This list consists of curriculum books that we had to read for classes. Oh boy, was this a blast from the past or what?
Hamlet by William Shakespeare: this is my all time favourite play by Shakespeare. I read it in Grade 11 and prior to reading this, I honestly wasn’t into Shakespeare that much. I was really affected by the character Ophelia, and I always thought her storyline was incredibly tragic. I think it’s because she’s this very innocent person, who is tricked and taken advantage of, and that always made me sad. I even wrote a poem for her because I couldn’t get her out of my mind.
To Kill A Mocking Bird by Harper Lee: When we first started reading this book, I honestly hated it. Like a lot of kids in my class, I thought I was boring and I didn’t fully understand the message it was trying to convey. Then, I started reading part two, where we meet Mr. Dolphus Raymond. He is labelled as the town drunk, though we later discover he only pretends to be one so the town will ignore his family choices. Aka, his marriage to a black woman and their mixed children.
He was my favourite character in the book, and what really caught my interest. The idea of having to lie about who you are, just so you can be with the person you want, really stuck with me. He was this jaded man, tired of living in a white society, but not really looking to “fight the system”. I know a lot of people read that and thought he was a coward but I remember thinking, ‘people are brave in different ways’.
The Great Gatsby by F. Scott Fitzgerald: Honestly, this was another book that I didn’t like at first. I thought Nick was too blazé about everything, and the ‘mystery’ of the Great Gatsby eluded me. It wasn’t until my second read, when I was a few years older, that it struck a chord with me. It has many themes that I think can be applied to real life: the idea that the ‘grass is greener on the other side’, or falling for the idea of something or someone, rather than the thing or the person themselves. Even Nick’s disillusionment with the East feels nostalgic.
1984 by George Orwell: One of my favourite books of all times, it’s probably the only book I’ve re-read in my life. I distinctly remember the second time because I had a summer job at Walmart, and spent my entire break crying while reading this book. Big Brother really got me down. I loved the ‘big’ reveal of what was behind room 101 and I definitely got chills.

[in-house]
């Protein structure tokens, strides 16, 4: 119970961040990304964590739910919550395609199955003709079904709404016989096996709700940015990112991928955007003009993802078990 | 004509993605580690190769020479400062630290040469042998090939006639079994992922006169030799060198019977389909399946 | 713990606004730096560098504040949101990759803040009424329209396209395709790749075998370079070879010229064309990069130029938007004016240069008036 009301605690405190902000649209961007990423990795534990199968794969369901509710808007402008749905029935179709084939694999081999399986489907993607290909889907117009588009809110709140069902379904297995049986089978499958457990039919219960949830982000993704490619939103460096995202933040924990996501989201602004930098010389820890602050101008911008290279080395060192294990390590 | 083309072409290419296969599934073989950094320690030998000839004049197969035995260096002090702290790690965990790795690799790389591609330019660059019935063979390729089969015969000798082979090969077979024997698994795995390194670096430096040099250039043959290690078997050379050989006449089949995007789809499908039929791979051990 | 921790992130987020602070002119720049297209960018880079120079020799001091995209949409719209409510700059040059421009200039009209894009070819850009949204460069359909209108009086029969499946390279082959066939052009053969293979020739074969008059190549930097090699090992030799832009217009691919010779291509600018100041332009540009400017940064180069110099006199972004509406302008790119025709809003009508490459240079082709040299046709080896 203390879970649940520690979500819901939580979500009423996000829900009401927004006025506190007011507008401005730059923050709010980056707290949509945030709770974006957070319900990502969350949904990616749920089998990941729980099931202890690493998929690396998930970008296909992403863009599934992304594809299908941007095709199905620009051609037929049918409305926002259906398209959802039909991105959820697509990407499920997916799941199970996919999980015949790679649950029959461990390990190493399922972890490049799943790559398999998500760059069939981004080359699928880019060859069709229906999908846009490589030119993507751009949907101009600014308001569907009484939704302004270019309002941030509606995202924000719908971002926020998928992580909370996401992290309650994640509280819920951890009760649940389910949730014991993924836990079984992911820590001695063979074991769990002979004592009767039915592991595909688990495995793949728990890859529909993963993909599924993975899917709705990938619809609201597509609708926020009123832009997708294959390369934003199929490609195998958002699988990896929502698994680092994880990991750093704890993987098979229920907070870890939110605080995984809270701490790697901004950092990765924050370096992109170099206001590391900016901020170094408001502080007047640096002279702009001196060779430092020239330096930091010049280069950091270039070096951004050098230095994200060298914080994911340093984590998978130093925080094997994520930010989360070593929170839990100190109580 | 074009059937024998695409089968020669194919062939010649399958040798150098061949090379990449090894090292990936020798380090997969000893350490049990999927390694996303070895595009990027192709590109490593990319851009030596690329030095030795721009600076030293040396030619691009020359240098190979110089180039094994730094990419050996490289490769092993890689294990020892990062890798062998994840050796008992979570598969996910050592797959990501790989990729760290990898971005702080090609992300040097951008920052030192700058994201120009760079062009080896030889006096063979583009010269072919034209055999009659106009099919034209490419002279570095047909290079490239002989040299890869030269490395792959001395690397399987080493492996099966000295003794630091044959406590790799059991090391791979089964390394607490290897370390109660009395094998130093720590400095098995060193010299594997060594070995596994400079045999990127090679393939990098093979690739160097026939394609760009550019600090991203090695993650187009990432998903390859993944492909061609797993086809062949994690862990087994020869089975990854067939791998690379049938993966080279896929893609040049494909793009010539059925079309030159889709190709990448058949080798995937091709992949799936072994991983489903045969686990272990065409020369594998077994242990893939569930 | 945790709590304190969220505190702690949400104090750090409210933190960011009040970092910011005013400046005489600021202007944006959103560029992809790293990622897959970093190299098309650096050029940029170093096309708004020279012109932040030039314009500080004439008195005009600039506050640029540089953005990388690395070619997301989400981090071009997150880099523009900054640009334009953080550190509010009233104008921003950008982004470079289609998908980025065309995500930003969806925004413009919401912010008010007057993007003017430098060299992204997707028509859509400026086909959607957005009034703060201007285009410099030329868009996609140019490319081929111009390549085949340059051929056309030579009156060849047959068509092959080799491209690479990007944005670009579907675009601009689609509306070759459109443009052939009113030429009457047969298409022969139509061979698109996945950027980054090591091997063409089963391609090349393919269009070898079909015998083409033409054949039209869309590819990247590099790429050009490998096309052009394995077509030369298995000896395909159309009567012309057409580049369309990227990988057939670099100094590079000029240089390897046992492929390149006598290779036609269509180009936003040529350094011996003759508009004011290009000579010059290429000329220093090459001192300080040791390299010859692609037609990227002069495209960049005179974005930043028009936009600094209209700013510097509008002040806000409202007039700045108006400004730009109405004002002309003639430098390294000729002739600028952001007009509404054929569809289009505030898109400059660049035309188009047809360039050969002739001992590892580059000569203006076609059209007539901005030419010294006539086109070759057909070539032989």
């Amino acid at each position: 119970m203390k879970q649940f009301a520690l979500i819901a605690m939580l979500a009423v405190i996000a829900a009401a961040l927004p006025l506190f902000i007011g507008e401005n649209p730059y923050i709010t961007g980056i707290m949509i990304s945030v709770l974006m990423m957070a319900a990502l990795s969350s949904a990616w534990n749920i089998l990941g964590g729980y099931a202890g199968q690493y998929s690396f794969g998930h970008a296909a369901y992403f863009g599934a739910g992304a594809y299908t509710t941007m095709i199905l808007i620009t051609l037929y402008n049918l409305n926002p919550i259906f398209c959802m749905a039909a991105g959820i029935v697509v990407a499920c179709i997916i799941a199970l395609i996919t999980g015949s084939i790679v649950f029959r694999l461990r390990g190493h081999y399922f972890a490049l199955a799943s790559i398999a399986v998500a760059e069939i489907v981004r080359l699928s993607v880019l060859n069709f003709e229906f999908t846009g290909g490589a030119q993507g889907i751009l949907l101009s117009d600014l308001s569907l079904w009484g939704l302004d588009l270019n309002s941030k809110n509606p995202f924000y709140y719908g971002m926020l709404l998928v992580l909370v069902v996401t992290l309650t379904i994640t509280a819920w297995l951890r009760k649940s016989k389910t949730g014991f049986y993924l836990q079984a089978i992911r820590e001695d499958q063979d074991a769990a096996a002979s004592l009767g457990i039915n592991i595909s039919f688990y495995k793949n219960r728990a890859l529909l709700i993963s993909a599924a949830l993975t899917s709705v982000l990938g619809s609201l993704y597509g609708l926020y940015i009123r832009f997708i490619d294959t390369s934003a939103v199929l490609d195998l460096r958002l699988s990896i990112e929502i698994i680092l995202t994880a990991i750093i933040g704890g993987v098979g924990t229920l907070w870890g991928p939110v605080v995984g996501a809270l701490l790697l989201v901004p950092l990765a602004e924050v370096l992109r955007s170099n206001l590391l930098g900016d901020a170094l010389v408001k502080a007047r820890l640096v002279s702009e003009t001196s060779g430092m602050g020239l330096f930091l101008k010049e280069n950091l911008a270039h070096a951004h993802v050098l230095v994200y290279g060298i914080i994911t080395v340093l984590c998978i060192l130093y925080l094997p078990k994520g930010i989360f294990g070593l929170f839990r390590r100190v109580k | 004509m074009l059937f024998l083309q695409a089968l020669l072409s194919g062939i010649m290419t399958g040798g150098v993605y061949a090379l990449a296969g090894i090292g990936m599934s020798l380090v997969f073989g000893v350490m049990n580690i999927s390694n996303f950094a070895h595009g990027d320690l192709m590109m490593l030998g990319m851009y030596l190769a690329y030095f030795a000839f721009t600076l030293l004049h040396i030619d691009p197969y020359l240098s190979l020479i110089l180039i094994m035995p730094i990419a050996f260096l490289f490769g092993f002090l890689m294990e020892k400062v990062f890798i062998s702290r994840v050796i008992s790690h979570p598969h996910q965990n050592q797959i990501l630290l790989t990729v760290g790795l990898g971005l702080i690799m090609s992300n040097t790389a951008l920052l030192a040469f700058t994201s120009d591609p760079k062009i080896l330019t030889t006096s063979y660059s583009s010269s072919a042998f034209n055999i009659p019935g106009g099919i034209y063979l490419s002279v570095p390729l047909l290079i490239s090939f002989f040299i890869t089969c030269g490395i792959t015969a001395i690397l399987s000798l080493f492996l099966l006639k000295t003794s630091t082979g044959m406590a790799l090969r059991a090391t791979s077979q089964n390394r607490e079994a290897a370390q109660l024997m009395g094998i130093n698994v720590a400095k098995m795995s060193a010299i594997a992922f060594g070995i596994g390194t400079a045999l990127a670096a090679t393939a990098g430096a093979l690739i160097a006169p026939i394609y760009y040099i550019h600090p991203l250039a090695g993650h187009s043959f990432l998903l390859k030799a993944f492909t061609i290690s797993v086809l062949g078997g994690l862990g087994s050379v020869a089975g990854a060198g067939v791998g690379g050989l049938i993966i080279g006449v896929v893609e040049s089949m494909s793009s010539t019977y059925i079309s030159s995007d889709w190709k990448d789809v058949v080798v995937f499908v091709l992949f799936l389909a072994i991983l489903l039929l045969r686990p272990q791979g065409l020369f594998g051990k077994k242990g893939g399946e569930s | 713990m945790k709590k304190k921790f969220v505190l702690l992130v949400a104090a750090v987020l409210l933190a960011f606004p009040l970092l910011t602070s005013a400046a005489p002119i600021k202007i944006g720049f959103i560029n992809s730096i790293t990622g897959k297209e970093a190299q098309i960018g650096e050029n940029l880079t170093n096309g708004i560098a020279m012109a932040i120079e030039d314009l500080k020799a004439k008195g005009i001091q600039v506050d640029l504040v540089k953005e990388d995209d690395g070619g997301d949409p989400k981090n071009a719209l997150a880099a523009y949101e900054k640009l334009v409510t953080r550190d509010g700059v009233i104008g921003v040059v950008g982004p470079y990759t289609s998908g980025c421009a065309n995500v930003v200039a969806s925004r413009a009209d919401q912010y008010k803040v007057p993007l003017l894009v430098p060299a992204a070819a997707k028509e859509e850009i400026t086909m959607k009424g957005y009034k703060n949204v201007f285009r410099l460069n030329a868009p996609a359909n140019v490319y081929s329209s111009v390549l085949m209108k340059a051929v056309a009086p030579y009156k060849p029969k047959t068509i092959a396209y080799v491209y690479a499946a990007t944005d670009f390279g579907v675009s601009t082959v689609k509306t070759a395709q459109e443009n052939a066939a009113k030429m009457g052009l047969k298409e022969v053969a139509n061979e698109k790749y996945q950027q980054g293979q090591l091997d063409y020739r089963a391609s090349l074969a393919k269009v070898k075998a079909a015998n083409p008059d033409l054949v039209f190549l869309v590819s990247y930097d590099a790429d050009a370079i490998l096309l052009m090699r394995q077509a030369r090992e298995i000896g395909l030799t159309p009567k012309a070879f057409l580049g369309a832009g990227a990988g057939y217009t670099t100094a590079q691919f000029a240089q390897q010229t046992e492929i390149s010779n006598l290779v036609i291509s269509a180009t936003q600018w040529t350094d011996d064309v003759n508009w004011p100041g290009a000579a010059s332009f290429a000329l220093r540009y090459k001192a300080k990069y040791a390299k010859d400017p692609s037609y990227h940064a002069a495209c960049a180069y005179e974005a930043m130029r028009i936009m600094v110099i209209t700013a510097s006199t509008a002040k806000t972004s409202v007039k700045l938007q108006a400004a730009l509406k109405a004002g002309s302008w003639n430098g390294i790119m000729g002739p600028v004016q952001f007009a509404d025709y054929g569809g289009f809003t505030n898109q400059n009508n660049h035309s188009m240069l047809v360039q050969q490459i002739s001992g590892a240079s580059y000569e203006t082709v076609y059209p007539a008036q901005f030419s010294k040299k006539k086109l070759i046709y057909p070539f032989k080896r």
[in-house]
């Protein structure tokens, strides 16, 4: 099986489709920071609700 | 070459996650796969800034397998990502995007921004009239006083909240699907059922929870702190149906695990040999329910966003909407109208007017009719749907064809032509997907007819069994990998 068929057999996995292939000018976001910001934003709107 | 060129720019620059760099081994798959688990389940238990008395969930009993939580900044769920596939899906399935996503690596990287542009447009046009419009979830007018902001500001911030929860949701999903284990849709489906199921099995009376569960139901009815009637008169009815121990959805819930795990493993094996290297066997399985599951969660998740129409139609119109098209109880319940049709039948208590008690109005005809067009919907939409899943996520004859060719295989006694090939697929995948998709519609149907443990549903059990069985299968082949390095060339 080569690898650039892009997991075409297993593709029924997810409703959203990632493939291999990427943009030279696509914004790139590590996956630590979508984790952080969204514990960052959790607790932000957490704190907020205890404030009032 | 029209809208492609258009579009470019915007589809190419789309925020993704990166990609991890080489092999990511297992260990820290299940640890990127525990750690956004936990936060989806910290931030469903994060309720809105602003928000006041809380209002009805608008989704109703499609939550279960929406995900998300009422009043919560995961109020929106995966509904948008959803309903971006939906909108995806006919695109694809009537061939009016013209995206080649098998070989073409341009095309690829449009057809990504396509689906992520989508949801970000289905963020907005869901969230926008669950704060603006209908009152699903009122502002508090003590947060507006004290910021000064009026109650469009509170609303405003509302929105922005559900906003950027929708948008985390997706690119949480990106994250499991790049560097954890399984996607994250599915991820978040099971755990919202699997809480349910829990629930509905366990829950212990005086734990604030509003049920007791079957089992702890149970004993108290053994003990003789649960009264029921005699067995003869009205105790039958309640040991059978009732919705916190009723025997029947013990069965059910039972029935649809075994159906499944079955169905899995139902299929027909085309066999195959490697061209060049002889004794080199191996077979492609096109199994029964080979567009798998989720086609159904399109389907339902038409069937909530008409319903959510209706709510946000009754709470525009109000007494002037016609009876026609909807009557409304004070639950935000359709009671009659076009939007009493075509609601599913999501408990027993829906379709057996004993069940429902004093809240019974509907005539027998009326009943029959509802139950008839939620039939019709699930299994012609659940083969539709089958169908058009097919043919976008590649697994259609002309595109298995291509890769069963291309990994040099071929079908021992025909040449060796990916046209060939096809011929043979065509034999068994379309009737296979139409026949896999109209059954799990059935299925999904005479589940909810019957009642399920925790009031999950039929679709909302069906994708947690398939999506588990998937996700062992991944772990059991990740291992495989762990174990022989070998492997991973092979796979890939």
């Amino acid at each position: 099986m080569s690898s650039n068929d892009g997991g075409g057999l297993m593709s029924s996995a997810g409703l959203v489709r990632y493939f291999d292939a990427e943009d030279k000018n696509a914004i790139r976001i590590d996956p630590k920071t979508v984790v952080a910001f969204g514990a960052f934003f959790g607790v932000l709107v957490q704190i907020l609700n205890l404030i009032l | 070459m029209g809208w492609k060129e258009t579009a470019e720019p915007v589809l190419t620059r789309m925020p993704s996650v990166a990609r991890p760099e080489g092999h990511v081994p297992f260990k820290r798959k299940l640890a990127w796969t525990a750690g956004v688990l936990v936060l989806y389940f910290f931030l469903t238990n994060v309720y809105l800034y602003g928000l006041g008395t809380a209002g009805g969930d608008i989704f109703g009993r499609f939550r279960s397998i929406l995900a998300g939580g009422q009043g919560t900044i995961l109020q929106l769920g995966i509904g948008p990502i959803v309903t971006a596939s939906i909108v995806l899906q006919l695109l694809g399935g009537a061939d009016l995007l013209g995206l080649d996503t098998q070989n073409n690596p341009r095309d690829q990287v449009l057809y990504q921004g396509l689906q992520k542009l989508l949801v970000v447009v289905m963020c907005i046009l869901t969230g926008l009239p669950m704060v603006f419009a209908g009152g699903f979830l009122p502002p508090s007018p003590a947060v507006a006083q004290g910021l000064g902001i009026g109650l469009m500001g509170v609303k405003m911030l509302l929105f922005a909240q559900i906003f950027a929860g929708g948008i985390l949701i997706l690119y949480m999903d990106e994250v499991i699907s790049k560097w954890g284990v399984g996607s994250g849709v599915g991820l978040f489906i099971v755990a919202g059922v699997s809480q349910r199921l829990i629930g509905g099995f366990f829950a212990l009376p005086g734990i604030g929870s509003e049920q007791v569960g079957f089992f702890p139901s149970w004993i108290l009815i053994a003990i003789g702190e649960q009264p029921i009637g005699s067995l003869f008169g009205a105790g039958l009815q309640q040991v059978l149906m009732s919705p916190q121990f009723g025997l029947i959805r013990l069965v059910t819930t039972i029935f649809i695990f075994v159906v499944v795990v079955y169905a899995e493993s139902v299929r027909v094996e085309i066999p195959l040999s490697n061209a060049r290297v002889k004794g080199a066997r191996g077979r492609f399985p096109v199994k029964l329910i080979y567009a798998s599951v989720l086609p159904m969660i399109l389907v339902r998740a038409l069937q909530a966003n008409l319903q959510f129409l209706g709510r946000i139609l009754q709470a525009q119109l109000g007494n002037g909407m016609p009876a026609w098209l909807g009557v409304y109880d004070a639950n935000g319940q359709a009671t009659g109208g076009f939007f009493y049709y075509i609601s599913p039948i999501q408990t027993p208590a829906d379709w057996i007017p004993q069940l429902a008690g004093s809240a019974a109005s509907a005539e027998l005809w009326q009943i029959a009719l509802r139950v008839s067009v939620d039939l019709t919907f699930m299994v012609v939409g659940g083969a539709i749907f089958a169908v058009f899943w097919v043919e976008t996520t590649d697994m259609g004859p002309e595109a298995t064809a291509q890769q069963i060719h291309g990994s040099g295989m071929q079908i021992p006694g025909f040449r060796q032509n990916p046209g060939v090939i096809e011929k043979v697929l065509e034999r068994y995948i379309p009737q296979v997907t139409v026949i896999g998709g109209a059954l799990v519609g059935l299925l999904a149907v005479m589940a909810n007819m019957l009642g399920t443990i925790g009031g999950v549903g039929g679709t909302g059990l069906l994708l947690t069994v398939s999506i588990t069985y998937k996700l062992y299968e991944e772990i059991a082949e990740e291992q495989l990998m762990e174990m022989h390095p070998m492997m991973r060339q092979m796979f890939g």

Memorable quote: “The best books… are those that tell you what you know already.”
Death of A Salesman by Arthur Miller: I don’t typically enjoy reading plays, but this one stood out to me in High School. I think it was the complex family dynamics, mixed in with the lie that is the ‘American dream’. I think it was really relatable because a lot of
I think it was really relatable because a lot of us grow up with this ‘family expectation’ especially if you’re from an immigrant family. The parents work hard to provide a decent lifestyle for their children – which usually involves working a number of long hours for little pay – but the expectation is that these kids will become “successful”. I think a lot of us go through this period where on one side there’s ‘what my parents want for me’ and on the other side there is ‘what I want for me’.
The Chrysalids by John Wyndham: I read this in my Grade 10 English class. This teacher sparked my love for reading again. He showed us incredible short stories and pushed me to write better essays. Funny enough, I ended up going to Italy (for an English course) because of him and I ended up student teaching for him in twelfth grade! Anyways, this was my first step into dystopian fiction and I fell hard. I remember doing the group project for this with my peers like it was yesterday. That’s how big of an impact it’s had on me.
A Partisan’s Daughter by Louis de Bernières: This book was a suggestion to me, from my Grade 12 Philosophy Student Teacher, to pick for my essay. The ethics are so well-woven into the story that it’s not boring to read. Even if you’re not looking for a philosophical book, the story is captivating and tells a story of finding love in all the wrong (but right) places.
Much Ado About Nothing by William Shakespeare: I used to be really into Shakespeare throughout school – having bought a boxed set of his complete works. However, this has got to be my favourite play of his. It’s a comedy about… well nothing really, hence the title. However, Beatrice is a heroine in every way. Also I read this book during that previously mentioned English course in Italy! So not only is this a fun (and easy play for beginners) play but the memories attached to it are great as well.
The Catcher in the Rye J.D. Salinger: I actually read this before having to read it in Grade 11 English. Holden is such an iconic cynic so what a better read for an young adolescent trying to “discover” themselves. As annoying he may seem I feel like all of us have a little Holden in us – ESPECIALLY IN HIGH SCHOOL WHEN WE ALL THOUGHT EVERYONE WAS A PHONY.
Tess of the d’Urbervilles by Thomas Hardy: In my Grade 12 European History class, I had one of my favourite teachers. He taught us so much about politics, inflation, university essays and even the philosophical aspects of The Matrix. One of our final papers was to pick from his giant list of topics and naturally, I picked the one about Thomas Hardy and existentialism. Senior year was a big eye opener for me and learning about different philosophies really helped me make sense of my place in the giant world I was about to step into.